WASHINGTON: Prince had prescription opioid medication on him and in his home when he died last week, US media reported, although autopsy results have yet to indicate why the pop icon died.
The pills were found both on Prince's person and at his Paisley Park compound, CNN and other media outlets reported on Thursday, citing a law enforcement official.
The prescription pills, which are used to treat pain, were discovered "at the death scene," according to the Minneapolis Star Tribune. The drugs' role in Prince's death is under investigation, The Tribune reported, citing unnamed sources.
The Drug Enforcement Administration has been called in to help with the case, CNN said. The authorities have said that the pop star was alone at the time of his death, and that they don't believe suicide or foul play was involved.
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Investigators are examining whether an overdose of opioids led to his death, and are trying to determine how he got the pills and from whom, The Star Tribune reported, citing sources with direct knowledge of the case.
Individuals with knowledge of an emergency stop made by Prince's plane just days before the star's death said he had overdosed on an opioid at the time, according to The Star Tribune.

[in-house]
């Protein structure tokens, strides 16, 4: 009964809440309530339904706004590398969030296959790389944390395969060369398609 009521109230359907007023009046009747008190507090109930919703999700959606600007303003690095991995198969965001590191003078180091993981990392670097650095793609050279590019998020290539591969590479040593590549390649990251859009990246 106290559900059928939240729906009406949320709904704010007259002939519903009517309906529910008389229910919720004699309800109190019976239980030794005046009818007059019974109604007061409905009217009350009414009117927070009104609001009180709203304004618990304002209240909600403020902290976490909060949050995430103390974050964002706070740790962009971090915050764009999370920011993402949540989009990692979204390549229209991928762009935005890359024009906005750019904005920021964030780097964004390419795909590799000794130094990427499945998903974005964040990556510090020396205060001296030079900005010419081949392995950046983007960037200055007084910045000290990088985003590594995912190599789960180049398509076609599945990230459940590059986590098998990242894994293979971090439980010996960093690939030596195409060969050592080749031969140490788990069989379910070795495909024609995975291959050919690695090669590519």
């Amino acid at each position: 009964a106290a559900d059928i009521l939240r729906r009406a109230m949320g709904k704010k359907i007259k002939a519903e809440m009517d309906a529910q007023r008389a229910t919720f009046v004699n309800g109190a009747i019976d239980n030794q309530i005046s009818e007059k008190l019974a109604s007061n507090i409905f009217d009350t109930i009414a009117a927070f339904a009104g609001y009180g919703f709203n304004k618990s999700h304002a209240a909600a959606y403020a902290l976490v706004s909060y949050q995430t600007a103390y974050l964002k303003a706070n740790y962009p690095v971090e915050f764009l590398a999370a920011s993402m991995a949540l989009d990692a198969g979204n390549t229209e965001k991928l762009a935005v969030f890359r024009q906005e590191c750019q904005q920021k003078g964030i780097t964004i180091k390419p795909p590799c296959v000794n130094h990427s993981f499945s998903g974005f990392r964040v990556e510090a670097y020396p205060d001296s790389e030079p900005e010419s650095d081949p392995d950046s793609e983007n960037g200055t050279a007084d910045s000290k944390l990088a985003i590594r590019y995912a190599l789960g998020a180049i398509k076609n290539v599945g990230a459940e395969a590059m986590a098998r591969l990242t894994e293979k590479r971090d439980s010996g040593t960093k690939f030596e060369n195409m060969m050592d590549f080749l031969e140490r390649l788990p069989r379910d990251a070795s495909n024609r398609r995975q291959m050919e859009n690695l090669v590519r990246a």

He was returning from Atlanta, where he performed what would be his final full-fledged concert. Paramedics responding to the emergency gave Prince an injection of the opioid antidote Narcan, it said.
The 57-year-old music sensation, one of the most acclaimed and unique artists of his generation, was briefly hospitalised, complaining of flu-like symptoms. The cause of his death remains unknown.
The authorities have said that at least four weeks would be needed for results of his autopsy, which was conducted before his cremation last week. On Wednesday, a judge appointed a special administrator to oversee Prince's estate, accepting a request from the pop star's sister.
Prince left no will, sister tells court
Prince died leaving no will. He had no children or living parents. His sister, Tyka Nelson, who sought Bremer Trust as the special administrator, was named an heir along with five of the "Purple Rain" star's living half-siblings.
Bremer Trust will be tasked with managing Prince's estate as well as determining whether there are additional heirs. Court officials in Minneapolis scheduled a May 2 hearing at the request of relatives with a claim to Prince's estate.
The extent of the musician's fortune is unclear, with the website Celebrity Net Worth estimating he was worth $300 million. Prince's heirs will also control his vast vaults of unreleased material, which is said to include entirely unheard albums that were shelved.
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